All ASEAN countries maintain two-tiered educational systems, which if digitalization comes into full bloom, will require major structural changes. Many families are making financial sacrifices to get their children into private schools. The market for private, international schools has exploded across Southeast Asia in the last decade. In Malaysia, 10.7 international schools are opening every year. Thailand has 172 international curriculum schools, up from less than 12 a decade ago. Malaysia has 142 and Singapore around 63. China doubled its private schools between 2010 and 2015 and is now home to 567 international schools, second only to the United Arab Emirates (UAE).
Arinya Talerngsri, managing director of the Southeast Asia Center (SEAC) in Bangkok, remarked in 2018, that with Thailand depending on its human capital, it is time for the country to change attitudes that once associated success in life only with high academic degrees. The problem affects all countries in Southeast Asia which rely on two-tiered educational systems. Artificial intelligence and digitalization are threatening to create disruptions and instability primarily in the lower tier. AI will widen the gap between knowledge workers and others and will further intensify the new inequality based on access to information.
The World Economic Forum 2020 “Future of Jobs Report” stated that skills gaps will continue to be high as in-demand skills across jobs change. On average, companies estimate that between 40 percent and 50 percent of workers will require reskilling by 2025. The vast majority of firms, however, underestimate the amount of time and resources it will take to retrain workers when mindset changes are required.
The adoption of advanced technologies at work will increase the need for workers with finely tuned social and emotional skills, capabilities that machines are a long way from mastering. This will affect education and training and put pressure on the existing two-tiered system, which benefits the upper social classes more.
As Covid-19 stretches beyond its second year, Southeast Asia sees the army in power in Myanmar, strongmen in power in Thailand and Cambodia, single political parties in power in Laos and Vietnam, and democracy eroded in Hong Kong, the Philippines, Indonesia and Malaysia. These more social control-focused regimes and indeed all the governments in the region are facing critical questions posed by the digitalization imperative: Do they want to try to create more balanced educational systems, or will they aim to preserve the status quo? Do political leaders across Southeast Asia really want their populations, especially the younger tech-savvy among them, to think, question and challenge the established order and practices?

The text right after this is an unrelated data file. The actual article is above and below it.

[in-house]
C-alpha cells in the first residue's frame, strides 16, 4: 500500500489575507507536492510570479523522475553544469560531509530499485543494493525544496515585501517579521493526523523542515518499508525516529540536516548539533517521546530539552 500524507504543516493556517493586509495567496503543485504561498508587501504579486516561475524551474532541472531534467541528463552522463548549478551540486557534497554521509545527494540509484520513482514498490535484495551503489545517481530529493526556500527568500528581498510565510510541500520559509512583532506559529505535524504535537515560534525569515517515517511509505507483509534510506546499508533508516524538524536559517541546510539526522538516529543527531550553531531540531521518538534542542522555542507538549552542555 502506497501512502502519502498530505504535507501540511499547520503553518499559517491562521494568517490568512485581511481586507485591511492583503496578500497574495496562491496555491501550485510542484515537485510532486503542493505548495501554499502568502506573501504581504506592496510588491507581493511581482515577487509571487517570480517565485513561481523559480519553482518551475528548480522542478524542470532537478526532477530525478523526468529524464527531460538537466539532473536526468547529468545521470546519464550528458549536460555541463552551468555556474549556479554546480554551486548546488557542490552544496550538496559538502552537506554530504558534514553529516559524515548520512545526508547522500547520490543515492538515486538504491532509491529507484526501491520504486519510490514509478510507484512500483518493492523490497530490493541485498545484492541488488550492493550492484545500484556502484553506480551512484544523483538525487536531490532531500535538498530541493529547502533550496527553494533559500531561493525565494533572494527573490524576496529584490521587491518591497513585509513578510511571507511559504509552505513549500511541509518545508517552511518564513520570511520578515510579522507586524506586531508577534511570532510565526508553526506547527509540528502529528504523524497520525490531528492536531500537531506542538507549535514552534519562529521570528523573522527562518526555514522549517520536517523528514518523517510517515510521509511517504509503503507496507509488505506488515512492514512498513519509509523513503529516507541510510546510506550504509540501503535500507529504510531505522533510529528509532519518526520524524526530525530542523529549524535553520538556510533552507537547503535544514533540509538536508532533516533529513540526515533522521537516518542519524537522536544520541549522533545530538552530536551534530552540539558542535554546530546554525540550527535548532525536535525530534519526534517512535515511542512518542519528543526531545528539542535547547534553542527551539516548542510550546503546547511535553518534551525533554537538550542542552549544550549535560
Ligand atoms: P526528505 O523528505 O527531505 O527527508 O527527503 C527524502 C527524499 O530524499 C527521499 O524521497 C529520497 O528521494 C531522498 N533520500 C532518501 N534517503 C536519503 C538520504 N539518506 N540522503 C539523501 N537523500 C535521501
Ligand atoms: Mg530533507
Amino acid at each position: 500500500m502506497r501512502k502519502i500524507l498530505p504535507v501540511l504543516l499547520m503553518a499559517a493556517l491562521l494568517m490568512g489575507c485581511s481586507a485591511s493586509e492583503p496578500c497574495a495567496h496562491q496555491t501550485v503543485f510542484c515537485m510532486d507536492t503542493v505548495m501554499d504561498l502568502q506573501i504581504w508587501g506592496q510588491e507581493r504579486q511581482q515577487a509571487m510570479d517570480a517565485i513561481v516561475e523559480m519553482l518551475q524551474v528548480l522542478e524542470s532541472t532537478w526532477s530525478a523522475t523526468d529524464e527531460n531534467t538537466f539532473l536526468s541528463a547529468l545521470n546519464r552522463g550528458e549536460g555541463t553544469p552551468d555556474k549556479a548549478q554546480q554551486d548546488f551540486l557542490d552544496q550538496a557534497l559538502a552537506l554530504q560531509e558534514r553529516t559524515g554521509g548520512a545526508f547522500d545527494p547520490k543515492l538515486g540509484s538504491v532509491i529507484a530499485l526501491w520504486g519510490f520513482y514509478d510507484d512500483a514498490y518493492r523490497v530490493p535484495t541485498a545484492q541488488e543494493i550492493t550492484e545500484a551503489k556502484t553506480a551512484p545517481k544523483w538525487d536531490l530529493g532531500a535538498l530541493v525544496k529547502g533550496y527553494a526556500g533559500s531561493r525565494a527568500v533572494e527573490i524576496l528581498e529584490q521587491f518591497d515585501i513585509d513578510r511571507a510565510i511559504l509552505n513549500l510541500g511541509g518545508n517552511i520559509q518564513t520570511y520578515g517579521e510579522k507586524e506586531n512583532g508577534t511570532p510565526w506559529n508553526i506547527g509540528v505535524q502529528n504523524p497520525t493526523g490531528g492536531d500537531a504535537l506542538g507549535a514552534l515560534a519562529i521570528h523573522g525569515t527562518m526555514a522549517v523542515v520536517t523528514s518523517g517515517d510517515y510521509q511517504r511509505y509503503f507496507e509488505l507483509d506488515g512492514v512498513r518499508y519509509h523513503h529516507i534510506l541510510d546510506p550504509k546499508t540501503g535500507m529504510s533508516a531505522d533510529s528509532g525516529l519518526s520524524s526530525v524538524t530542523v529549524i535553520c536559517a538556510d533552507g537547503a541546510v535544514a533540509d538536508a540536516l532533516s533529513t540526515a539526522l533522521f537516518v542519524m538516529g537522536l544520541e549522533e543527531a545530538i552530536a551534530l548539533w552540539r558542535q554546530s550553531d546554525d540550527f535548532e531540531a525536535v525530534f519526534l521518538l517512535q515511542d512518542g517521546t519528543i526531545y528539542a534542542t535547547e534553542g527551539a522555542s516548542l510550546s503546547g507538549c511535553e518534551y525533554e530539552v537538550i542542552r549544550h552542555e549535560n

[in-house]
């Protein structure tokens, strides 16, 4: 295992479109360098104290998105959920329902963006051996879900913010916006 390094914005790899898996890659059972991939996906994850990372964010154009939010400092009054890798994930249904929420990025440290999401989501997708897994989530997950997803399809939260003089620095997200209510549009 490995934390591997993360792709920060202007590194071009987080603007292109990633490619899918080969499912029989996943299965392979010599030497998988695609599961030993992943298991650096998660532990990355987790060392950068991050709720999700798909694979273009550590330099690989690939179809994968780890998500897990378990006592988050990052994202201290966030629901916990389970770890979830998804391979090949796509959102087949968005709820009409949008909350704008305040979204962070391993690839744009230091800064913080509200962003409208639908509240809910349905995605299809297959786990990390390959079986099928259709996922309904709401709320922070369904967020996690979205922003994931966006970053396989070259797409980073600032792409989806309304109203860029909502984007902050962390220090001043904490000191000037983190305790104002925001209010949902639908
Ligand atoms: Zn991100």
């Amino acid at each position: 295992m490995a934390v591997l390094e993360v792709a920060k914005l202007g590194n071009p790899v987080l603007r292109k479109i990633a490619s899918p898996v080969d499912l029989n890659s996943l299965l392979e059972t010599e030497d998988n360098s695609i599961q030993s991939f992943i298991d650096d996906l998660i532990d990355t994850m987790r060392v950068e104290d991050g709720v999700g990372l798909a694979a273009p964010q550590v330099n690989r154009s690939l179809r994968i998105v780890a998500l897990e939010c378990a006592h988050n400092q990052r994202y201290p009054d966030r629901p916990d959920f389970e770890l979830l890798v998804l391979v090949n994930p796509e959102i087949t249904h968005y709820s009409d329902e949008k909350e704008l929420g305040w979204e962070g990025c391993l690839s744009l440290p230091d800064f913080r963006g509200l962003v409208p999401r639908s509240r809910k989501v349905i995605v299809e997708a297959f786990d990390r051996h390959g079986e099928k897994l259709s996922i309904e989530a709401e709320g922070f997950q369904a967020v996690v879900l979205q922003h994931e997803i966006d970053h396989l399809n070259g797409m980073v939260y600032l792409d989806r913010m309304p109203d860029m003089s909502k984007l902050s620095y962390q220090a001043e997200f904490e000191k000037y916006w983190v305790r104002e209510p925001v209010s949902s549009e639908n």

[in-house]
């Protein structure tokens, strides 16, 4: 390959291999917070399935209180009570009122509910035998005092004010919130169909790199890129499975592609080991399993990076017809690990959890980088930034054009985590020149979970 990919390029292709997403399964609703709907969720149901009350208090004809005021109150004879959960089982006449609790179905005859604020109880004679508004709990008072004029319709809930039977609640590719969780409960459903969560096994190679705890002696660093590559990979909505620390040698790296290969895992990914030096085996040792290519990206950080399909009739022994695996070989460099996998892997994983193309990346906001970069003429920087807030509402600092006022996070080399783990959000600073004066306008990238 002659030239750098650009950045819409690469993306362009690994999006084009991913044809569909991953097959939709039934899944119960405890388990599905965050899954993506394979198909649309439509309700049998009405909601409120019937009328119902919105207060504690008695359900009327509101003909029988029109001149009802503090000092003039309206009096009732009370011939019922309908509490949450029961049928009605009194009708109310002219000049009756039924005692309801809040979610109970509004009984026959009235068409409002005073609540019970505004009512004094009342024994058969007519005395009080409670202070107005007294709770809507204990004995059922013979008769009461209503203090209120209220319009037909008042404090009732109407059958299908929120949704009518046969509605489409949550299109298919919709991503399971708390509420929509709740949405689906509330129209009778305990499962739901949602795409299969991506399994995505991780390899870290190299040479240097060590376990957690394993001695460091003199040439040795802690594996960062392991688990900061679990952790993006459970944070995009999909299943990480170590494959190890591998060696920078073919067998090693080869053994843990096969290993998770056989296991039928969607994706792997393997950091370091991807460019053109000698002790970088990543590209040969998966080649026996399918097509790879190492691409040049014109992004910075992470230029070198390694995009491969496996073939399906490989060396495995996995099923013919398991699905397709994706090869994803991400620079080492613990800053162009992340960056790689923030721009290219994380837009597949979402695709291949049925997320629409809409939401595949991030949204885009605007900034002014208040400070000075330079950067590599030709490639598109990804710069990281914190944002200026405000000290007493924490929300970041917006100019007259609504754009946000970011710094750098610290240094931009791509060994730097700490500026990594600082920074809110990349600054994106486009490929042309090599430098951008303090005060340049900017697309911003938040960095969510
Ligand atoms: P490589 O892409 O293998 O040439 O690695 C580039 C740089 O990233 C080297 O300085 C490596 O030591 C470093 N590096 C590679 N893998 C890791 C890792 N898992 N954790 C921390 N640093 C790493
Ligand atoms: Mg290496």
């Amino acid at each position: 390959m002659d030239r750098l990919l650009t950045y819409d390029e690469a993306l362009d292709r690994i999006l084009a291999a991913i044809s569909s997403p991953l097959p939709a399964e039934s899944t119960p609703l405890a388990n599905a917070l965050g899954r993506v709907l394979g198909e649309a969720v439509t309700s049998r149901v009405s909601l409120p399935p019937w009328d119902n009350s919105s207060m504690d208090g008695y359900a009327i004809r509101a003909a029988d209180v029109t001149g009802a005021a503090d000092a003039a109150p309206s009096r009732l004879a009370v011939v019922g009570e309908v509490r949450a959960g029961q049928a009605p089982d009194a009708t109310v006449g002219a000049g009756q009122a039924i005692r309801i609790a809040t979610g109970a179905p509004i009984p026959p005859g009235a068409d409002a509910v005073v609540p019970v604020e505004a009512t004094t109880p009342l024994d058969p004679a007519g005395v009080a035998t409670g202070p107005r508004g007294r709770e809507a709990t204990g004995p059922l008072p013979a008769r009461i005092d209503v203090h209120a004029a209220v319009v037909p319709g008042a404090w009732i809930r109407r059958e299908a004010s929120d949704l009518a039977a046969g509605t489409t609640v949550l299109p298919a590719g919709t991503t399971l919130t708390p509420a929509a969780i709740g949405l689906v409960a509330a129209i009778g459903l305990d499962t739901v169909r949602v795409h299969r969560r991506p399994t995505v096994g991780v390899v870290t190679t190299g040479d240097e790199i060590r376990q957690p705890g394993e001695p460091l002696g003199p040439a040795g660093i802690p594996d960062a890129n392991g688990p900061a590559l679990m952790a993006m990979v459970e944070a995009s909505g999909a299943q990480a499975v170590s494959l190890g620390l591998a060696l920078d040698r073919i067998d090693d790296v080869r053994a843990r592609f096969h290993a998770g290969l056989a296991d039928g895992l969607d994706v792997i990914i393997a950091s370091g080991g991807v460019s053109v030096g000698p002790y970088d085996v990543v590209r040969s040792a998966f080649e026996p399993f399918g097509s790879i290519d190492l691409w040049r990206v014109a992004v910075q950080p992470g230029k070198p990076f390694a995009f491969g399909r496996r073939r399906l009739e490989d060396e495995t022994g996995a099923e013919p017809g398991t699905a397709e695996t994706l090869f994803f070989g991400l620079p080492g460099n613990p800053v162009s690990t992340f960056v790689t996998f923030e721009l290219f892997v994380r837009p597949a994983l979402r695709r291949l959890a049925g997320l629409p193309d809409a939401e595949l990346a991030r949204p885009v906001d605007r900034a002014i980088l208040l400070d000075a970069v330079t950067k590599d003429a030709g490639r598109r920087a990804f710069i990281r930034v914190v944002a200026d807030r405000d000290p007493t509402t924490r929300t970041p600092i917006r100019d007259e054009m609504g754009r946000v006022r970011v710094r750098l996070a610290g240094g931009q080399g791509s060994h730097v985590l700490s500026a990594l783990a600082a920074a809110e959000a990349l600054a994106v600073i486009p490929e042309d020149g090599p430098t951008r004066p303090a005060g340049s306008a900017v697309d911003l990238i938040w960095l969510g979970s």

The threat from structural unemployment
The challenges for Southeast Asia from the accelerated pace of digitalization caused by Covid-19 are formidable. Structural unemployment refers to workers who are unemployed due to permanent shifts in the economy, often driven by processes like technological change. This situation is exacerbated when there is a mismatch between the skills that the unemployed have and the skills firms need. The number of structurally unemployed people has been rising under Covid-19. That will continue with digitalization. Disruptions can be expected in education, communications, social services, healthcare, hiring, law enforcement and the civil service. Digitalization is creating divisions in society that will only grow more pronounced. The longer Covid-19 continues the more the timeframe for reform will be compressed and the deeper the divisions will be.
This article is based on an AsiaGlobal Paper published in November 2021.
Chan, Jeffrey Kok Hui. (April 22, 2021) “Adding Value: Living with Intelligent Machines”, AsiaGlobal Online, Asia Global Institute, The University of Hong Kong.
Chapman, Alex; Kumar, Chaitanya; and Stirling, Alfie. (March 1, 2021) “Some Jobs Won’t Come Back”, New Economics Foundation, London, UK.
Mar, Pamela. (February 22, 2018) “Asia’s Factory Workers in an AI-Driven World”, AsiaGlobal Online, Asia Global Institute, The University of Hong Kong.
IESE Business School and Hong Kong Management Association
Chris Chu Wai-lung
University of Surrey
King Mongkut’s Institute of Technology Ladkrabang